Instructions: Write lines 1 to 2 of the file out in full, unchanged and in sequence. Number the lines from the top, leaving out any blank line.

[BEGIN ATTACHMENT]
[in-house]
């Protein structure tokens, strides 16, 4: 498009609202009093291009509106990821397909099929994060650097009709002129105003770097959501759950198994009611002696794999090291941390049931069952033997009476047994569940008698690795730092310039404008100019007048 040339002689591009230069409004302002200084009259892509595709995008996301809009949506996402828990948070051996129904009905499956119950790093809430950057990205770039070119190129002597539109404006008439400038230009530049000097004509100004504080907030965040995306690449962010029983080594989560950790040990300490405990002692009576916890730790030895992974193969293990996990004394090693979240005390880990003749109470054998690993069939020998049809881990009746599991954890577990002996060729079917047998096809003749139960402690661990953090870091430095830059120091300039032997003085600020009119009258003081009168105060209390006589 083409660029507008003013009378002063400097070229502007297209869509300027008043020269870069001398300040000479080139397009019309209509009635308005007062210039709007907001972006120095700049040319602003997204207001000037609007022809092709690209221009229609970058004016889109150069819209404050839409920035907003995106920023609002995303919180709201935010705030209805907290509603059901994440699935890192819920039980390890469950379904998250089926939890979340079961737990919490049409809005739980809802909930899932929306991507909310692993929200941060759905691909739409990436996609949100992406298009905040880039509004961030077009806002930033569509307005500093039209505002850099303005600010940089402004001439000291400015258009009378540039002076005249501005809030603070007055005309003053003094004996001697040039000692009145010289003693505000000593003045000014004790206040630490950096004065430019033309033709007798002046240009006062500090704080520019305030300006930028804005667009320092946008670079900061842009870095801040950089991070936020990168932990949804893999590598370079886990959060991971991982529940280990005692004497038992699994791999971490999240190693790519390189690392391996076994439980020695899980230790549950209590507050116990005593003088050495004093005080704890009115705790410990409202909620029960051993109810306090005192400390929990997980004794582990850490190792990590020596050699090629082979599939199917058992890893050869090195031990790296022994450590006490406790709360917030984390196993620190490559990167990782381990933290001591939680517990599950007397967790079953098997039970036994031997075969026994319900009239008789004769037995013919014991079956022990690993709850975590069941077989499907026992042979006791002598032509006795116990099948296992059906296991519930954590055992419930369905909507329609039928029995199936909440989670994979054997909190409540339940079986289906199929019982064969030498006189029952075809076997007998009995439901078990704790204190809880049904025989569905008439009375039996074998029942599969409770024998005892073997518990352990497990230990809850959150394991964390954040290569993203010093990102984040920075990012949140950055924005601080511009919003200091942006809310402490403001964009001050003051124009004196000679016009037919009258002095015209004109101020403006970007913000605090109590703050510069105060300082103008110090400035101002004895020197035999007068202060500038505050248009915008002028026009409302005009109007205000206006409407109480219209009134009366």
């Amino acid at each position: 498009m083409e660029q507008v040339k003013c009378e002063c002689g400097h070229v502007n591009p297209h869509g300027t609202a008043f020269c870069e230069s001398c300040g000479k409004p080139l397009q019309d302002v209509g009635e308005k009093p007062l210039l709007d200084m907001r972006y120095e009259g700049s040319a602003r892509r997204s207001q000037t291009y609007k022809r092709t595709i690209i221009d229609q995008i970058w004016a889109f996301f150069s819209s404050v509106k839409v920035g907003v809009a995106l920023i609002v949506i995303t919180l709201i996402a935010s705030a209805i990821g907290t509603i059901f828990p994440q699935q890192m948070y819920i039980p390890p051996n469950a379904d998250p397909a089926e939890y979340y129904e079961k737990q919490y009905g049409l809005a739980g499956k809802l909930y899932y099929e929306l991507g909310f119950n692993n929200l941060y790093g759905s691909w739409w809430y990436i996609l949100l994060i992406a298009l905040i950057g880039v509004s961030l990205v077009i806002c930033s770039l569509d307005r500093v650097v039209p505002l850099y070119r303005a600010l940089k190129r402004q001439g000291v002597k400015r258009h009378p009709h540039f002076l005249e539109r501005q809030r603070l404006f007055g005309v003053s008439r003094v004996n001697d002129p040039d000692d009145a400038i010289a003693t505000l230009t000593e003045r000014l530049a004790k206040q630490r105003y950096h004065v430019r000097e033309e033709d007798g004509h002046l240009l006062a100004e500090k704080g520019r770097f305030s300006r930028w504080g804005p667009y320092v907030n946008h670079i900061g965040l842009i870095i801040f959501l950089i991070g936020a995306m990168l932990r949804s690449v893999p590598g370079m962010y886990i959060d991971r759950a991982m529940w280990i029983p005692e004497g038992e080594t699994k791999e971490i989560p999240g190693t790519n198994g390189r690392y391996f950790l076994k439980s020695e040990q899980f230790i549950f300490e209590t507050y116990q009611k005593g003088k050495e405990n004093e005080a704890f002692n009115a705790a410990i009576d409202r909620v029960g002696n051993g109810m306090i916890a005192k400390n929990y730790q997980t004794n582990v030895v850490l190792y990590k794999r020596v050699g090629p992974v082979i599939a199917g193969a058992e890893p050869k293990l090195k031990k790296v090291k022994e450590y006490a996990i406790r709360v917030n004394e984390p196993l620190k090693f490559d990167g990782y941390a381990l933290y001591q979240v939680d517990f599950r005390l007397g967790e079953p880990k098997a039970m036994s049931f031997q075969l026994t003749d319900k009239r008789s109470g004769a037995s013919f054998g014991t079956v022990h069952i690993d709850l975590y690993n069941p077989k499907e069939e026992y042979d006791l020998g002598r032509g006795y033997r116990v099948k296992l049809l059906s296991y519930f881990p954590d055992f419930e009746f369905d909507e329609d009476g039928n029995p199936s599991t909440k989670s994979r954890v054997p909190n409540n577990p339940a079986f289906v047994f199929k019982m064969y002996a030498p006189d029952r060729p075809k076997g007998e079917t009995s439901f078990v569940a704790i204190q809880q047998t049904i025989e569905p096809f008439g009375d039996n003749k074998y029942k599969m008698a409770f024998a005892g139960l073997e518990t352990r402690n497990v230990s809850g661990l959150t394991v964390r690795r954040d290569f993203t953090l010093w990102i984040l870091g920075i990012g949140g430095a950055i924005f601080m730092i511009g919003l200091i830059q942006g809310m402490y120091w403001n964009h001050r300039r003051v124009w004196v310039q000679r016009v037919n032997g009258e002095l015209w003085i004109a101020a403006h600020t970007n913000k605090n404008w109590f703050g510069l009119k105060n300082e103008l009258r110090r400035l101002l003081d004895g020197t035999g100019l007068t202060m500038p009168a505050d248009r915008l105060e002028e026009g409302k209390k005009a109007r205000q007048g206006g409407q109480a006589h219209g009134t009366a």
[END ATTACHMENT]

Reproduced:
[in-house]
């Protein structure tokens, strides 16, 4: 498009609202009093291009509106990821397909099929994060650097009709002129105003770097959501759950198994009611002696794999090291941390049931069952033997009476047994569940008698690795730092310039404008100019007048 040339002689591009230069409004302002200084009259892509595709995008996301809009949506996402828990948070051996129904009905499956119950790093809430950057990205770039070119190129002597539109404006008439400038230009530049000097004509100004504080907030965040995306690449962010029983080594989560950790040990300490405990002692009576916890730790030895992974193969293990996990004394090693979240005390880990003749109470054998690993069939020998049809881990009746599991954890577990002996060729079917047998096809003749139960402690661990953090870091430095830059120091300039032997003085600020009119009258003081009168105060209390006589 083409660029507008003013009378002063400097070229502007297209869509300027008043020269870069001398300040000479080139397009019309209509009635308005007062210039709007907001972006120095700049040319602003997204207001000037609007022809092709690209221009229609970058004016889109150069819209404050839409920035907003995106920023609002995303919180709201935010705030209805907290509603059901994440699935890192819920039980390890469950379904998250089926939890979340079961737990919490049409809005739980809802909930899932929306991507909310692993929200941060759905691909739409990436996609949100992406298009905040880039509004961030077009806002930033569509307005500093039209505002850099303005600010940089402004001439000291400015258009009378540039002076005249501005809030603070007055005309003053003094004996001697040039000692009145010289003693505000000593003045000014004790206040630490950096004065430019033309033709007798002046240009006062500090704080520019305030300006930028804005667009320092946008670079900061842009870095801040950089991070936020990168932990949804893999590598370079886990959060991971991982529940280990005692004497038992699994791999971490999240190693790519390189690392391996076994439980020695899980230790549950209590507050116990005593003088050495004093005080704890009115705790410990409202909620029960051993109810306090005192400390929990997980004794582990850490190792990590020596050699090629082979599939199917058992890893050869090195031990790296022994450590006490406790709360917030984390196993620190490559990167990782381990933290001591939680517990599950007397967790079953098997039970036994031997075969026994319900009239008789004769037995013919014991079956022990690993709850975590069941077989499907026992042979006791002598032509006795116990099948296992059906296991519930954590055992419930369905909507329609039928029995199936909440989670994979054997909190409540339940079986289906199929019982064969030498006189029952075809076997007998009995439901078990704790204190809880049904025989569905008439009375039996074998029942599969409770024998005892073997518990352990497990230990809850959150394991964390954040290569993203010093990102984040920075990012949140950055924005601080511009919003200091942006809310402490403001964009001050003051124009004196000679016009037919009258002095015209004109101020403006970007913000605090109590703050510069105060300082103008110090400035101002004895020197035999007068202060500038505050248009915008002028026009409302005009109007205000206006409407109480219209009134009366």